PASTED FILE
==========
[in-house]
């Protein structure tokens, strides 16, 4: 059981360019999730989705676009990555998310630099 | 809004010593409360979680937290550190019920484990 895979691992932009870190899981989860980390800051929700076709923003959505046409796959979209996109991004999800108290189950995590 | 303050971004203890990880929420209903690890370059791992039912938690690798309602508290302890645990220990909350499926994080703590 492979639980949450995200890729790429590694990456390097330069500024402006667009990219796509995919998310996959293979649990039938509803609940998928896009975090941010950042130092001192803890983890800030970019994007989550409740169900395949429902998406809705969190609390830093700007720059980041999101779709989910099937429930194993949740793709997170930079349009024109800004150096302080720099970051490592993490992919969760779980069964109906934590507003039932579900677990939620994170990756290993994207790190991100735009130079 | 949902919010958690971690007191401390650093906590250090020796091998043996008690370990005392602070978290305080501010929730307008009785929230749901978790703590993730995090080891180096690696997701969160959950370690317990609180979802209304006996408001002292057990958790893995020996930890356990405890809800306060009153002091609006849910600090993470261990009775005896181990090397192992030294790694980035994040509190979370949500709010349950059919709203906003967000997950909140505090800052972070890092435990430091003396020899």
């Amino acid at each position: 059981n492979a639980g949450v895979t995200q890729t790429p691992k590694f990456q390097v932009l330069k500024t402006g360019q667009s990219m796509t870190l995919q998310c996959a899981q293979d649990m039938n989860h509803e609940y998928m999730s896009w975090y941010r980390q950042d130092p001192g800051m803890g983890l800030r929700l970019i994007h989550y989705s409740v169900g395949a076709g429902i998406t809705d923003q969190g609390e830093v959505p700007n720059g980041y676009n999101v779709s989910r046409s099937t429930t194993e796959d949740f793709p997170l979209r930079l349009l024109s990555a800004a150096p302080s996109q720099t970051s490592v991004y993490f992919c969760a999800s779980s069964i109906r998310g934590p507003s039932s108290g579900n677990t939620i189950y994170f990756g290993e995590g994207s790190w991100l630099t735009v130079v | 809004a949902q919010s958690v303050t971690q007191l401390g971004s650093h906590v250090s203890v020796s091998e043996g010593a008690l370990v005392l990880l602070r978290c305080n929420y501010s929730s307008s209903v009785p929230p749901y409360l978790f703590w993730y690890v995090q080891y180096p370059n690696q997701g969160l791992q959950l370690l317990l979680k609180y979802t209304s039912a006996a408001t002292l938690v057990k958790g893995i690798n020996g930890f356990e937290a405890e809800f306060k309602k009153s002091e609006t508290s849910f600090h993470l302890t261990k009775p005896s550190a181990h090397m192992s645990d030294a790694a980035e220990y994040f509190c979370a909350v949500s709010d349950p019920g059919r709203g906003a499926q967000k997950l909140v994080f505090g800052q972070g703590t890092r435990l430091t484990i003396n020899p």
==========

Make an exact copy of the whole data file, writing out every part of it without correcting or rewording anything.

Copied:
[in-house]
């Protein structure tokens, strides 16, 4: 059981360019999730989705676009990555998310630099 | 809004010593409360979680937290550190019920484990 895979691992932009870190899981989860980390800051929700076709923003959505046409796959979209996109991004999800108290189950995590 | 303050971004203890990880929420209903690890370059791992039912938690690798309602508290302890645990220990909350499926994080703590 492979639980949450995200890729790429590694990456390097330069500024402006667009990219796509995919998310996959293979649990039938509803609940998928896009975090941010950042130092001192803890983890800030970019994007989550409740169900395949429902998406809705969190609390830093700007720059980041999101779709989910099937429930194993949740793709997170930079349009024109800004150096302080720099970051490592993490992919969760779980069964109906934590507003039932579900677990939620994170990756290993994207790190991100735009130079 | 949902919010958690971690007191401390650093906590250090020796091998043996008690370990005392602070978290305080501010929730307008009785929230749901978790703590993730995090080891180096690696997701969160959950370690317990609180979802209304006996408001002292057990958790893995020996930890356990405890809800306060009153002091609006849910600090993470261990009775005896181990090397192992030294790694980035994040509190979370949500709010349950059919709203906003967000997950909140505090800052972070890092435990430091003396020899």
């Amino acid at each position: 059981n492979a639980g949450v895979t995200q890729t790429p691992k590694f990456q390097v932009l330069k500024t402006g360019q667009s990219m796509t870190l995919q998310c996959a899981q293979d649990m039938n989860h509803e609940y998928m999730s896009w975090y941010r980390q950042d130092p001192g800051m803890g983890l800030r929700l970019i994007h989550y989705s409740v169900g395949a076709g429902i998406t809705d923003q969190g609390e830093v959505p700007n720059g980041y676009n999101v779709s989910r046409s099937t429930t194993e796959d949740f793709p997170l979209r930079l349009l024109s990555a800004a150096p302080s996109q720099t970051s490592v991004y993490f992919c969760a999800s779980s069964i109906r998310g934590p507003s039932s108290g579900n677990t939620i189950y994170f990756g290993e995590g994207s790190w991100l630099t735009v130079v | 809004a949902q919010s958690v303050t971690q007191l401390g971004s650093h906590v250090s203890v020796s091998e043996g010593a008690l370990v005392l990880l602070r978290c305080n929420y501010s929730s307008s209903v009785p929230p749901y409360l978790f703590w993730y690890v995090q080891y180096p370059n690696q997701g969160l791992q959950l370690l317990l979680k609180y979802t209304s039912a006996a408001t002292l938690v057990k958790g893995i690798n020996g930890f356990e937290a405890e809800f306060k309602k009153s002091e609006t508290s849910f600090h993470l302890t261990k009775p005896s550190a181990h090397m192992s645990d030294a790694a980035e220990y994040f509190c979370a909350v949500s709010d349950p019920g059919r709203g906003a499926q967000k997950l909140v994080f505090g800052q972070g703590t890092r435990l430091t484990i003396n020899p």